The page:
There are a host of factors that caused food deserts and barriers to food access. Economic flux and gentrification often times alienate low-income neighborhoods. This leaves people in these communities with limited financial and/or transportation resources, disconnected from grocery stores with fresh food.
In fact, there is also a lack of information across the board (in low income and affluent communities) about healthy, clean eating.
Can you describe to our readers how your work is making an impact to address this crisis? Can you share some of the initiatives you are leading to help correct this issue?
Health in the Hood works to create equitable food access for all though urban farming and wellness. We transform vacant areas in underserved communities into vibrant edible gardens. Health in the Hood works to eliminate food insecurity in low-income neighborhoods that lack access to fresh food by building urban vegetable farms, distributing free healthy food, teaching nutrition, gardening and wellness, and creating sustainable local food ecosystems. All of the produce grown in Health in the Hood gardens is distributed for free to children and families, local food pantries, churches and community centers in food desert neighborhoods.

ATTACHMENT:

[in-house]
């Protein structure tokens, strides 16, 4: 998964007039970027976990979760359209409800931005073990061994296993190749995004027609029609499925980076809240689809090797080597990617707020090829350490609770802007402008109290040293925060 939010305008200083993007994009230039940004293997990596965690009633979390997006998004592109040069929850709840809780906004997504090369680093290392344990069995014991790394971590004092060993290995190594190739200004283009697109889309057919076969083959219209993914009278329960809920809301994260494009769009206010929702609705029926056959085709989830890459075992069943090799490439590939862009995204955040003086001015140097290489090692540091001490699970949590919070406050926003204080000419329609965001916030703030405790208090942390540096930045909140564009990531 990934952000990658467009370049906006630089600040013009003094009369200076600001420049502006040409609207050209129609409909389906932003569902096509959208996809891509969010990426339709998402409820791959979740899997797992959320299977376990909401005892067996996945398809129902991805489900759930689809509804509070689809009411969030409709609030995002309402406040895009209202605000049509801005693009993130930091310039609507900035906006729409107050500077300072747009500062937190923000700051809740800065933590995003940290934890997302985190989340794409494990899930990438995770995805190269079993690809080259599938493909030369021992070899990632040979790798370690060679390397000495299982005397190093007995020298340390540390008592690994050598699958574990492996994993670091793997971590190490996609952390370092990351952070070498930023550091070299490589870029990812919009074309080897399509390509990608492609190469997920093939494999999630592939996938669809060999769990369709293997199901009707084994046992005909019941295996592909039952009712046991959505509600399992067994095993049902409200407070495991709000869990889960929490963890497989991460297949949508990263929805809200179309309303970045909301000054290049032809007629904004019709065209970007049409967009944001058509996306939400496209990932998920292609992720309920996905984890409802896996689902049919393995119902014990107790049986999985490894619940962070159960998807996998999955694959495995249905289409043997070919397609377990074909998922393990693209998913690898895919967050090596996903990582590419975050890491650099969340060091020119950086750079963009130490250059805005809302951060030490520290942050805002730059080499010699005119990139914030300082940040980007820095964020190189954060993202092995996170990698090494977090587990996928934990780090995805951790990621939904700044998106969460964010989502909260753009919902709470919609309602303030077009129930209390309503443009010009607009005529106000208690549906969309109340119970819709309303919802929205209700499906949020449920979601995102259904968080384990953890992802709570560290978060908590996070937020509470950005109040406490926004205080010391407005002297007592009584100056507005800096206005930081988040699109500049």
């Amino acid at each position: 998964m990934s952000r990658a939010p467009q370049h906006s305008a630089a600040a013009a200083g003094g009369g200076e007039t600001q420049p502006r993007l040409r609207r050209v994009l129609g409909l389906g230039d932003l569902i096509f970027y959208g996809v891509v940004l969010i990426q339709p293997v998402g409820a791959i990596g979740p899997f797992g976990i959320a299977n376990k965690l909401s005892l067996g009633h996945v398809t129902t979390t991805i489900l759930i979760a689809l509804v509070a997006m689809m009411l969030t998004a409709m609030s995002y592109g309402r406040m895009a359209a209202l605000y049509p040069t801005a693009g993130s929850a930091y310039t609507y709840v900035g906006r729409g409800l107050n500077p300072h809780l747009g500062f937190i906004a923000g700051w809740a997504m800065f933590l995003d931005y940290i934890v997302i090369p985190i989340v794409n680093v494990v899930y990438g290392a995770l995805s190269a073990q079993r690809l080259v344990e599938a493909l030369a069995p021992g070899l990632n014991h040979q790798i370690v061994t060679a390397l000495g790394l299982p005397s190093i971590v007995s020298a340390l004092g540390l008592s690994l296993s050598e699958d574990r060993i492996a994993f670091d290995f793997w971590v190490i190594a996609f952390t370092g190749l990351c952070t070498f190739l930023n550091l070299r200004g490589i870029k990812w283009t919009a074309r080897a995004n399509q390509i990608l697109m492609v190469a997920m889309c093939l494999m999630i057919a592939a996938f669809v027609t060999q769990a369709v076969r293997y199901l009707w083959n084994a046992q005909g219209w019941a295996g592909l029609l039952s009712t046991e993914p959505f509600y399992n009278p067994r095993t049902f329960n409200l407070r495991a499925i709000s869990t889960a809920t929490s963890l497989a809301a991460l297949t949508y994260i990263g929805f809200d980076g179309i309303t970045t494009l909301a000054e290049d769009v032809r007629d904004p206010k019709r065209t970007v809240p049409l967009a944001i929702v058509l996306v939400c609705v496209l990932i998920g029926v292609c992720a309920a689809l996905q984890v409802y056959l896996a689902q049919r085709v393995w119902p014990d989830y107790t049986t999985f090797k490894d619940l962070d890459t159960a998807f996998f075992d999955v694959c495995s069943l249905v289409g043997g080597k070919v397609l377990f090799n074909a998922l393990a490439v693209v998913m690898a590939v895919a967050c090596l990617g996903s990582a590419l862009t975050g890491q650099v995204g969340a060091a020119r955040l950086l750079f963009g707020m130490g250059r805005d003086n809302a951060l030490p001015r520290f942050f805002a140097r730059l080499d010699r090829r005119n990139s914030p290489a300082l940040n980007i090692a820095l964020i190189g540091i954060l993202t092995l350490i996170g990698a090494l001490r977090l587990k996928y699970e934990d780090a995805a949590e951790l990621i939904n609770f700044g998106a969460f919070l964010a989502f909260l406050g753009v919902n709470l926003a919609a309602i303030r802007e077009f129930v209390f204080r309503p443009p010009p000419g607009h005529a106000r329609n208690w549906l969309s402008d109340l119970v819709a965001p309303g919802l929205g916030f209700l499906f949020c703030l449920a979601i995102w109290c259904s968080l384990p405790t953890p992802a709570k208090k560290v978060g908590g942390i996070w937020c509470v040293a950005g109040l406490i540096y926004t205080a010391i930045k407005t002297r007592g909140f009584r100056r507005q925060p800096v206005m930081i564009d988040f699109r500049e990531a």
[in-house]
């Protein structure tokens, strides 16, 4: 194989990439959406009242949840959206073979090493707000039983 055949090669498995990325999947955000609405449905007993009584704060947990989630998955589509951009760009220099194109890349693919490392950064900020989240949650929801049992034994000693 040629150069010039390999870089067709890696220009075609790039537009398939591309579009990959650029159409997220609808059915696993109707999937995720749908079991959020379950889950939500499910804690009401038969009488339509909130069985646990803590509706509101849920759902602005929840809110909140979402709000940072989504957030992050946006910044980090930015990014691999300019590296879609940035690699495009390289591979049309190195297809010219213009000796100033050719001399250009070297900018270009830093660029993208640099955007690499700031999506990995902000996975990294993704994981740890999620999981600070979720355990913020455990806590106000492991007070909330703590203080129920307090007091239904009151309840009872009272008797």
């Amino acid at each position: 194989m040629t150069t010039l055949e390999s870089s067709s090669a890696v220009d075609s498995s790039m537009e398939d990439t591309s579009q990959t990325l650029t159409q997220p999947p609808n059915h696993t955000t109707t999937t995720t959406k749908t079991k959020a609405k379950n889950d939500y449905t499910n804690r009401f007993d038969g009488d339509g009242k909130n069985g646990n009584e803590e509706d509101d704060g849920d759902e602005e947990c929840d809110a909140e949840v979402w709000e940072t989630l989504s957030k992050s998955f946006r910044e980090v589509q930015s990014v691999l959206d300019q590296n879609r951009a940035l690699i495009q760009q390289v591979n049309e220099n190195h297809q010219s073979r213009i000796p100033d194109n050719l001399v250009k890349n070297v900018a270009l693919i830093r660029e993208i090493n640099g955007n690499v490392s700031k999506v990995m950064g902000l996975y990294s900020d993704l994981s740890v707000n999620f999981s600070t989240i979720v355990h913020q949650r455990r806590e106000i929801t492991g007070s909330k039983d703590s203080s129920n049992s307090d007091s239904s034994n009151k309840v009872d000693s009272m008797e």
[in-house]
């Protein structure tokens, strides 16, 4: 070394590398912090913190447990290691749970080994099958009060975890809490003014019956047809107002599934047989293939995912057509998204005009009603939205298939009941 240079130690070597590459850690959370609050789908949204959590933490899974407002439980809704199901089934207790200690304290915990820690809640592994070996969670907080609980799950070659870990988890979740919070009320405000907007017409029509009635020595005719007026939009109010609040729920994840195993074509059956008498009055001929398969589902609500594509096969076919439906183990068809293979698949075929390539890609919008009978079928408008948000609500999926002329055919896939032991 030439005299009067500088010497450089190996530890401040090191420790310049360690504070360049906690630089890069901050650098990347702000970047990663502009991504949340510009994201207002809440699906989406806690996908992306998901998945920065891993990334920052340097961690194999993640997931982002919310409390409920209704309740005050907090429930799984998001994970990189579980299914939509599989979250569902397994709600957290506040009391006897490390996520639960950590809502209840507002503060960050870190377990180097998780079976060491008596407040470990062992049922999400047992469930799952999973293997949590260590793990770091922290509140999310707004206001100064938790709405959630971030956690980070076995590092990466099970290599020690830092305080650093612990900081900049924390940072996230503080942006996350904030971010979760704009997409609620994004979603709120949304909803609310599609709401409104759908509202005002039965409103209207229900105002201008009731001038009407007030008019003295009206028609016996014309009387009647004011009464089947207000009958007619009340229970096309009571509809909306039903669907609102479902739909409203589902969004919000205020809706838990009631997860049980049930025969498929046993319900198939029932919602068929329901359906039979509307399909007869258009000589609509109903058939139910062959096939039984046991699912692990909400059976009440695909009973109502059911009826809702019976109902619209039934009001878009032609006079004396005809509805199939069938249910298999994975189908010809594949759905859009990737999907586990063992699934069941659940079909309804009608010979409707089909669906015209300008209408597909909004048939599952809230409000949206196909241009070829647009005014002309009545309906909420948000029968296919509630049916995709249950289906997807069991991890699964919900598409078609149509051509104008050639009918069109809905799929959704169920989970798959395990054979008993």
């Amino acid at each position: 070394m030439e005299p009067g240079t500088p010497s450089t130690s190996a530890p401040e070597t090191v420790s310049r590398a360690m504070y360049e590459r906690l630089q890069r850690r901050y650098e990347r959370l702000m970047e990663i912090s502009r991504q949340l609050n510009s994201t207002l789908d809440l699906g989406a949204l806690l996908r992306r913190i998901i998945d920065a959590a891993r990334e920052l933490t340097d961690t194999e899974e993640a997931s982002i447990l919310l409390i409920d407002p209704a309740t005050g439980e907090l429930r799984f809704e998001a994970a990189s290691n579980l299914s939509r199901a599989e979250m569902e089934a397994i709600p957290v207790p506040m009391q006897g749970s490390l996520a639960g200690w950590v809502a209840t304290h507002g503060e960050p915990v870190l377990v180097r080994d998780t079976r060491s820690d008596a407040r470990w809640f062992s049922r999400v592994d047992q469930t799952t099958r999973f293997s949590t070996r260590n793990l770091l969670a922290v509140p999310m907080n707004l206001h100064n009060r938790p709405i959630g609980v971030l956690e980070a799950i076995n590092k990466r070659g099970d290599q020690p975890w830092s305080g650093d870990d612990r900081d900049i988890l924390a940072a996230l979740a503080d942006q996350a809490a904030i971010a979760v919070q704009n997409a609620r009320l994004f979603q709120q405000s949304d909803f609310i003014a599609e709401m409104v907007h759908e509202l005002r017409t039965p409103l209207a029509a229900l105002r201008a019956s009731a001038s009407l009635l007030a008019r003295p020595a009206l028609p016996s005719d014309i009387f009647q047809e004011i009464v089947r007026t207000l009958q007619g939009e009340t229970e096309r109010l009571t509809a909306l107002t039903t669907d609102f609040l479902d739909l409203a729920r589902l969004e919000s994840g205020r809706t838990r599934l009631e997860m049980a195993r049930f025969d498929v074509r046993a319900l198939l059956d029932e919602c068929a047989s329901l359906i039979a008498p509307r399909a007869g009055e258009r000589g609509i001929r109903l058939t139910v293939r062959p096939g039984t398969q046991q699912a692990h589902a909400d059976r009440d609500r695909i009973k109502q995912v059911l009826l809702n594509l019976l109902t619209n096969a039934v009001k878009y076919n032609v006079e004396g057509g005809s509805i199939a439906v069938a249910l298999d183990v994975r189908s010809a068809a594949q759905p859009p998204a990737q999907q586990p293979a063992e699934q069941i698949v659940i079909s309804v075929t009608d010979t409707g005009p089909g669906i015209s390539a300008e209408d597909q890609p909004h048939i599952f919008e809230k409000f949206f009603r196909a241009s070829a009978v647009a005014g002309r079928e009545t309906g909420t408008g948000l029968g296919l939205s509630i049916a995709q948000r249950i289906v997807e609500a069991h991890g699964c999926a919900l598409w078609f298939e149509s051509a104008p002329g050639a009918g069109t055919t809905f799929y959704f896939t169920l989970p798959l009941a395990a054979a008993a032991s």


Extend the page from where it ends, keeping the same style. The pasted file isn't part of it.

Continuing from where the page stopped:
I am also proud to have been named one of the first changemakers as part of The Missing Ingredients Project by Triscuit, the brand’s purpose-driven effort to provide access to fresh fruits and veggies in food deserts. Through a 50,000 dollars grant from TRISCUIT, we are piloting a new “Garden to Grocer” model that will expand access to fresh produce in more neighborhoods across south Florida.
Can you share something about your work that makes you most proud? Is there a particular story or incident that you found most uplifting?
There is absolutely nothing better than seeing our families empowered to take ownership of their own health. The gardens instill pride by beautifying and producing valuable product. Seeing the outcomes of this work for our families makes our work not even seem like work.